Surprising yet thoughtful drama
At The Gates of Gaza, Theatre Royal, Bury St EdmundsJUST when you think every film, play or drama that could have been written about the First and Second World Wars has been done so, along comes a play that proves to be a bit of surprise.
At The Gates of Gaza, Theatre Royal, Bury St Edmunds
JUST when you think every film, play or drama that could have been written about the First and Second World Wars has been done so, along comes a play that proves to be a bit of surprise.
And something of a shameful surprise too.
While schools teach youngsters about brave soldiers fighting in the trenches and the famous Christmas Day truce of the First World War, grainy black and white films have always focused on the heroics of our men sent to fight for their country.
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But how often do we hear about the young men sent to fight on behalf of their colonial rulers? The young West Indian men who weren't even allowed to fight against European enemies because of the colour of their skin?
How often are today's generation of school-goers taught about the race riots in Liverpool that followed the arrival of these British West Indies Regiment veterans after the war?
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It is these questions that inspired Juliet Gilkes Romero to write At The Gates of Gaza - to represent a side of the war that all too few are familiar with.
The action centres on a group of West Indian soldiers who have become separated from their regiment and are hiding out in the shell of a building in Palestine, avoiding sniper fire and searching for a way out.
Despite the prejudice that follows them even onto the battlefield, the group of soldiers show remarkable commitment to the Empire that rules them and even of them believes this war will show they are real men, capable fighters, strong citizens.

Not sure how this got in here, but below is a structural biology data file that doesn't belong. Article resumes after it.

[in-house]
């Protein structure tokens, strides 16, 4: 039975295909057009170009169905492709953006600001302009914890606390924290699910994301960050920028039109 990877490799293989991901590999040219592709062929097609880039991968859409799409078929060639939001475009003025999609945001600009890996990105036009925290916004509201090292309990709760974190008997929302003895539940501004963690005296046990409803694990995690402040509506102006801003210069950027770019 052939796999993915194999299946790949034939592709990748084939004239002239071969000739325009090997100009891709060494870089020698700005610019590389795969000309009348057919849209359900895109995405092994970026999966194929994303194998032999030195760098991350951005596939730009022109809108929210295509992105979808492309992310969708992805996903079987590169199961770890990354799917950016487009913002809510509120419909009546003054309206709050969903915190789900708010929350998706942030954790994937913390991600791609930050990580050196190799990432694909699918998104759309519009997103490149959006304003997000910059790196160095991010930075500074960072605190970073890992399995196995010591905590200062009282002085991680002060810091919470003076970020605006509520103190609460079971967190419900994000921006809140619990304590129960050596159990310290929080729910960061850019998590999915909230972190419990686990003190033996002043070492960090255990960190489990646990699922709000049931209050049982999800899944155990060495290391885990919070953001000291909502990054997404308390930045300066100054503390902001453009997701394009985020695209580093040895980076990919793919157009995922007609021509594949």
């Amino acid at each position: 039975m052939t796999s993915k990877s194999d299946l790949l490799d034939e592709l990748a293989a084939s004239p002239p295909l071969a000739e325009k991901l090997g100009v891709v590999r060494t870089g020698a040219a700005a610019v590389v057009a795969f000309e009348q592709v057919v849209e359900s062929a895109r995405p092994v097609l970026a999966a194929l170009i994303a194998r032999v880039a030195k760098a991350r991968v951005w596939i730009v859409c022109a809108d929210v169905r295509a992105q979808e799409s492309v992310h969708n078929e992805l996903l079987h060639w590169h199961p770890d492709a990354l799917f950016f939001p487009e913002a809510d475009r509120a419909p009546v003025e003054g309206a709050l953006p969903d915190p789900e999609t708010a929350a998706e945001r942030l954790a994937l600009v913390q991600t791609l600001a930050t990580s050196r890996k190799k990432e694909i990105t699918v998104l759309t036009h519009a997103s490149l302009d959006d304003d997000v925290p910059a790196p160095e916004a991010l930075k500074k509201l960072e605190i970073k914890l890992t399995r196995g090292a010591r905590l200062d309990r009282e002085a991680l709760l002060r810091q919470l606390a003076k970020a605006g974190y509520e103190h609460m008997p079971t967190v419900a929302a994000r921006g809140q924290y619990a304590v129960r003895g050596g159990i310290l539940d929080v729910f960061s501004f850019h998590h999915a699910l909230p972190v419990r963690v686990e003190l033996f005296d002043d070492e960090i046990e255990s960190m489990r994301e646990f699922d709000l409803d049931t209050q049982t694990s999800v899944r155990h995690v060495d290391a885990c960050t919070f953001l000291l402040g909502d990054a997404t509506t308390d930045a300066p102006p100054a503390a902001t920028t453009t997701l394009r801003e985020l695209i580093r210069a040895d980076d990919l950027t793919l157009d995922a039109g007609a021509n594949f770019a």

And yet, each man must also fight his own battle too, a battle with fear, or with facing up to the reality that a missing comrade isn't coming back, or a battle to become a leader or even just to find his own identity in this strange and unfamiliar territory.
For one of them, Fairchild, the battle to find his own identity is immense as he struggles to accept his mixed race background and finds he is respected as neither a white man or a black man.
Facing death, the group must learn to work as a team, find each other's strengths, rise above their stations and trust their fellow comrades. But they must also learn to trust themselves.
But the sad truth is that the war would never be won for these men, they were simply puppets in another man's battle, another country's war - and when it was over they would be thrown on the scrapheap again.
Romero's writing throughout is superb, the cast of young actors tackle the storylines with strong acting and a just a touch of gallows humour.
At The Gates of Gaza is no light-hearted play, it is serious drama that tackles a serious part of our history.
A part of history that everyone who has ever felt pride in the efforts in our brave young British fighters should know about and spare some pride for all the other young men who sacrificed so much too, for so little recognition or thanks.